Scientists make DNA barcode of malaria parasiteby The Daily Eye Team June 16 2014, 10:10 am Estimated Reading Time: 1 min, 6 secs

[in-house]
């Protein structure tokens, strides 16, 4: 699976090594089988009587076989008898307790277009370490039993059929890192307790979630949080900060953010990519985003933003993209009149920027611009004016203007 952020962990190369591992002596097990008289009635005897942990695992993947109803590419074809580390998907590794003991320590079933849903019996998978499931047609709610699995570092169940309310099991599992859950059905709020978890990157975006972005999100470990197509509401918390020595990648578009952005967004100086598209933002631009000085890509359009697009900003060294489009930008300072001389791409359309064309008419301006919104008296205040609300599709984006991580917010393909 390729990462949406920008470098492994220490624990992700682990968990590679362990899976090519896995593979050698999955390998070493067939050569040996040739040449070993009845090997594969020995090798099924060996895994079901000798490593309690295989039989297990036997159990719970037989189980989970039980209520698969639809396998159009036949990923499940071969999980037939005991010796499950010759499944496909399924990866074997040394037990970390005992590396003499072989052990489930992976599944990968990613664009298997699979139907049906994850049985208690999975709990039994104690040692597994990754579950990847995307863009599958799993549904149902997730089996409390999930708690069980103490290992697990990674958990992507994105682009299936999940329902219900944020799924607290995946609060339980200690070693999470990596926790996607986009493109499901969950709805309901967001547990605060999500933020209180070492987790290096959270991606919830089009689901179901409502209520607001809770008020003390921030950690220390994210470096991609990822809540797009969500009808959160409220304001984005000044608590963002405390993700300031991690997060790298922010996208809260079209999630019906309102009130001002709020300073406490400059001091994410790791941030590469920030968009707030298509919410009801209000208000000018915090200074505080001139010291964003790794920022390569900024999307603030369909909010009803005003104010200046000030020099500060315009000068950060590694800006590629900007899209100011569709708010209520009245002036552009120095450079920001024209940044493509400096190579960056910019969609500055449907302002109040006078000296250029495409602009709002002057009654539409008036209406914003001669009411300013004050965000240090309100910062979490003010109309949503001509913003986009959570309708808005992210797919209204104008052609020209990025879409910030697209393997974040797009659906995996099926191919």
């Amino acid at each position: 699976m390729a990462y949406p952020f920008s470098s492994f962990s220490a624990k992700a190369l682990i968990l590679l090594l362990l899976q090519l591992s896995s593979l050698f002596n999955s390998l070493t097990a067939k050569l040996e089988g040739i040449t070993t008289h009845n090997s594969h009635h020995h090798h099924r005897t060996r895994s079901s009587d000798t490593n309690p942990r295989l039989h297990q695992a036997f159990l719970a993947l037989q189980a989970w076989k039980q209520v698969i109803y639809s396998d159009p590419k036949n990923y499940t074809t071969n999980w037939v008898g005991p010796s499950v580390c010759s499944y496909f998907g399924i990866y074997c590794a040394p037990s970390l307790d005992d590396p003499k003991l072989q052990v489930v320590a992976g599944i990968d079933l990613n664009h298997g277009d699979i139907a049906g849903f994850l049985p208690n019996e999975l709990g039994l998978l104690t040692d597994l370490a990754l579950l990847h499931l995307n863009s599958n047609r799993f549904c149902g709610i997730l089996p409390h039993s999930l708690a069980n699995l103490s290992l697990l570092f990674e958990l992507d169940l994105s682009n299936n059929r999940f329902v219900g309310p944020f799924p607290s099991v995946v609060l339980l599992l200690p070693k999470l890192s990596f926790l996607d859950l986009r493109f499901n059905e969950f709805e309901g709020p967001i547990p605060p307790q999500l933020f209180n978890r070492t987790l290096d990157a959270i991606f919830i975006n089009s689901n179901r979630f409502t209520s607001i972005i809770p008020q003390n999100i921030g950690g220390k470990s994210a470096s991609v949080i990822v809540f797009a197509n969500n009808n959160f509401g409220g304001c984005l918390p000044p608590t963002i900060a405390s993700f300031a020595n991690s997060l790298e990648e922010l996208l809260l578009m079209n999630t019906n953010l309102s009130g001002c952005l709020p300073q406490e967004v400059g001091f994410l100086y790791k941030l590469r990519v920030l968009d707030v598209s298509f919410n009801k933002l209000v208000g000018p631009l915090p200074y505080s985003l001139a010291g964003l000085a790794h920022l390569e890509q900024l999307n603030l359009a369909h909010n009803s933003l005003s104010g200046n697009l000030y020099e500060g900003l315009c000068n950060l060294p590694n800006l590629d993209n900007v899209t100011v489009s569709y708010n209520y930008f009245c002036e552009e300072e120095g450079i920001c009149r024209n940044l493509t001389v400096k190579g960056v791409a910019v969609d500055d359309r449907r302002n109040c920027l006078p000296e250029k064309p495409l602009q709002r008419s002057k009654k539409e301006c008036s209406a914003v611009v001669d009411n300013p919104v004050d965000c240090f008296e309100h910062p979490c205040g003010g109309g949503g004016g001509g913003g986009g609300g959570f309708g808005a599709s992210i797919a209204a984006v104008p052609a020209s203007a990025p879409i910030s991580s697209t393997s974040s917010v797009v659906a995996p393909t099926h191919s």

An international team of researchers led by the London School of Hygiene and Tropical Medicine, United Kingdom, has identified segments in the DNA of malaria-causing parasite that point to its region of origin. The researchers studied Plasmodium falciparum DNA and constructed a barcode of 23 DNA segments that can be used to monitor and contain the import of new malaria cases through international travel. The barcode could also help public health agencies prevent the spread of drug-resistant malaria from one region to another. Studying the DNA of 711 parasite samples from 14 countries across five regions—West Africa, East Africa, Oceania, South East Asia and South America—the researchers found greater differences between DNA of parasites originating from the five regions than those originating from countries of the same region. Instead of going for the obvious choice of DNA packed in the nucleus of a parasite, the researchers turned to DNA found in its cell organelles, mitochondrion and apicoplast. “Studies tend to focus on nuclear [DNA], which undergoes a lot of changes,” says Taane G Clark, researcher and lead author of the work. “But we focused on mitochondrial and apicoplast DNA.” DNA present in these organelles does not change much from one parasite generation to another, and is, therefore, more reliable in tracing the origins.